Nathan,

    Love ya man and I agree with your post. I think there’s a somewhat fine balance between engaging in a meta-conversation about civility while also not offending other people, but I think you did a pretty respectable job of it.

    Personally I would just add that I think the combative nature of this site makes it harder to comment on than others. Although god knows that I’ve succumbed to the temptation once or twice to post something offensive because I personally felt wounded
    or misunderstood in previous conversations. I think the key here is to realize that while the impulse toward negativity can be pretty strong when a negative emotion is involved – it is better and more cathartic to try and be positive. I’m not saying anyone in particular is being too negative, just making a general reminder to everyone (myself included) Cheers.

    *Disclaimer* Please don’t respond to this post. It was intended as a way of expressing my opinion on matter irrelevant to the original topic. I felt it was important to talk about the thought I had, yet I don’t want this thread derailed. Thank you for your consideration.

  115. aislingtheach
    aislingtheach December 22, 2010 at 12:19 am |

    @RD
    Oops, I see there has been a misunderstanding on the example.
    You are answering that part of my argument:

    «You’re earning less wages than me and it creates an inequality between our respective economical autonomy? Let’s try to arrange that, even it out maybe. But please, don’t have sex with me if that’s not what you’re desiring first.»

    Which you read as being directed as strangers. It was not. It was following this line of thought: «*Seeeeee! We’re unjustly judging sex workers while we’re all fine with wives who have sex with husbands in exchange for some material reward!*»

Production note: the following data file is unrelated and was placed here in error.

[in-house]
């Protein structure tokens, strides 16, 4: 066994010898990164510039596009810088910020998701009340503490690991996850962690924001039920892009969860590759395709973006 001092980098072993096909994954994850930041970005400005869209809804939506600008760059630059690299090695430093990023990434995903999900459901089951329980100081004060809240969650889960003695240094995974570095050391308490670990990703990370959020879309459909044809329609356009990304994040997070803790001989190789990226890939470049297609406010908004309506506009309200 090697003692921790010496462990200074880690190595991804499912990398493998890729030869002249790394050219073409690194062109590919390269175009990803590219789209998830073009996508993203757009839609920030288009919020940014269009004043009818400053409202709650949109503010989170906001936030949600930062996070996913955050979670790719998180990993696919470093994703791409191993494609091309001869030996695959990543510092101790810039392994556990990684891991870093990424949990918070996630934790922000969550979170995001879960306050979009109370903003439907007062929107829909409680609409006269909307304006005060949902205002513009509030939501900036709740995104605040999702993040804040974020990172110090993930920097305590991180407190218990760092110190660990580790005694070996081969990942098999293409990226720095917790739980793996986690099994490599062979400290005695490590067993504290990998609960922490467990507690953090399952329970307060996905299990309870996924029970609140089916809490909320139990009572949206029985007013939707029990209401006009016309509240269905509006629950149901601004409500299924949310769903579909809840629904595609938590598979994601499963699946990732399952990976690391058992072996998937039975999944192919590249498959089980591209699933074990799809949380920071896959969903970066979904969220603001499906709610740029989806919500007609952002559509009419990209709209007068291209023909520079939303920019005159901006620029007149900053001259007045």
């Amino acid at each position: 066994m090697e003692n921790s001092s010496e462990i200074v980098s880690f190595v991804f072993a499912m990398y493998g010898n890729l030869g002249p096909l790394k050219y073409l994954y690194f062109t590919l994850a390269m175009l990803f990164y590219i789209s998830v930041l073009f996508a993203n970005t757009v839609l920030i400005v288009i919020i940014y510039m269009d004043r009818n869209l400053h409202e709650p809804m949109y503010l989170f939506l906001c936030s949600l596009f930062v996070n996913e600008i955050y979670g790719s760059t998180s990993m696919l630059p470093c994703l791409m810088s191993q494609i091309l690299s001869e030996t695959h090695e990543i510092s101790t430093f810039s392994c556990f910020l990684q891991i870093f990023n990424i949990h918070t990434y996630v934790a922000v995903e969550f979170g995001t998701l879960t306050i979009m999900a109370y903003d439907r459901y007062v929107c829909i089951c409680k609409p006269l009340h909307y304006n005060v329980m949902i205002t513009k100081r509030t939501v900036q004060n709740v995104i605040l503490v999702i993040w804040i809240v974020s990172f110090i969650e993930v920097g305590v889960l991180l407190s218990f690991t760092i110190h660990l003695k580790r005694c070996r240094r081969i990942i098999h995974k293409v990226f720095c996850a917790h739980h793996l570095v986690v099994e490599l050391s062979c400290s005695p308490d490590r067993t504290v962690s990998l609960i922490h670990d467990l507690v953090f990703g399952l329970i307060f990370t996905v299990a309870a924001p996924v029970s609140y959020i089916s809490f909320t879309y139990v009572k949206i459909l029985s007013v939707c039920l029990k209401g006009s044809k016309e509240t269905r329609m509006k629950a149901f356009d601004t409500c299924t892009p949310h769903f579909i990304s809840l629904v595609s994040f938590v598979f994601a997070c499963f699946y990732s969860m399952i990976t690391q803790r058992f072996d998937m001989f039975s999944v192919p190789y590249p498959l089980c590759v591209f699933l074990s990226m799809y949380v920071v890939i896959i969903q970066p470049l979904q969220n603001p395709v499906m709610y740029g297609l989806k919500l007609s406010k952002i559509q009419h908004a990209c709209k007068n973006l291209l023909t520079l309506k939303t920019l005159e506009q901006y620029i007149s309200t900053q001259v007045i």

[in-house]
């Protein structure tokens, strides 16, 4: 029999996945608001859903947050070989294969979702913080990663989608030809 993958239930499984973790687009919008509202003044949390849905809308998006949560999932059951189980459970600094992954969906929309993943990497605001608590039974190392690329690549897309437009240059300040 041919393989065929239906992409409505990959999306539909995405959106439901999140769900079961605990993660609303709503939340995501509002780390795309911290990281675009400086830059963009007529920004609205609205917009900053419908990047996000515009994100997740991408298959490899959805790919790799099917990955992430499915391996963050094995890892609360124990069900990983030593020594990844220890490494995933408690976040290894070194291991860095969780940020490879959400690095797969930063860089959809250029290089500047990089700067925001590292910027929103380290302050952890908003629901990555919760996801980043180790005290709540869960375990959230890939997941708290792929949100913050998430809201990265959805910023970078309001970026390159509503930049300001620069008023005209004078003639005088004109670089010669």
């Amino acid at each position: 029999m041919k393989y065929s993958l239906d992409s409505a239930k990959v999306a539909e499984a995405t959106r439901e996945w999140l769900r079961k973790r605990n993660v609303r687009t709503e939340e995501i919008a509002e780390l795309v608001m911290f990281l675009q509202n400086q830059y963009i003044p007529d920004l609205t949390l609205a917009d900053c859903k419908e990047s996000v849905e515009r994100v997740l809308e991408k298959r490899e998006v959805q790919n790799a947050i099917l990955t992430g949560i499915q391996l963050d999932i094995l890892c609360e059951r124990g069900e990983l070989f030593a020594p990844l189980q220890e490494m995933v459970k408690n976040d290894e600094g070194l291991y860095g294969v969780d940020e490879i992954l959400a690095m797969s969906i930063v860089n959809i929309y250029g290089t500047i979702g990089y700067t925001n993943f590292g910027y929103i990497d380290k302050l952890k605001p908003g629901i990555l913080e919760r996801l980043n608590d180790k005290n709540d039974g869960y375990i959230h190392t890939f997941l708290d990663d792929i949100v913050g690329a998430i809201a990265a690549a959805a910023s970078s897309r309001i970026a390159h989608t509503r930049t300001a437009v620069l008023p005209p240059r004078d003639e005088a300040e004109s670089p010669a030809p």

I was developing on two case examples: the wife who gives sex to husband for shopping money and the woman who blows a guy’s penis for a beer (not being in the actual continuum shown above, but in the same vein of thought).

  116. GallingGalla
    GallingGalla December 22, 2010 at 1:46 am |

    PrettyAmiable: @Miss S, I fail to think of a single instance where a group of trans individuals oppressed another minority group. Unless there’s a parallel split in the trans community amongst white trans people and trans people of color that mirrored the feminist/womanist split? In which case, this is my fault and a mark of my ignorance.

    Thank you for your defense of trans folk, but I think you’re off base here. No group of trans people (or single trans person) has oppressed other people simply by our being trans. But, y’no, white trans folk, such as myself, can be racist gits to POC (trans and cis) just like cis people can. Also, see HBS/WBT (women born trans. oops, TRANSSEXUAL) bashing on transgender folk, binary-gendered trans folk erasing non-binary trans folk, etc.

    In other words: being trans doesn’t erase a trans person’s privileges (white, class, currently-abled, etc).

  117. RD
    RD December 22, 2010 at 3:15 am |

    Also, trans men being sexist douchebags, especially toward trans women.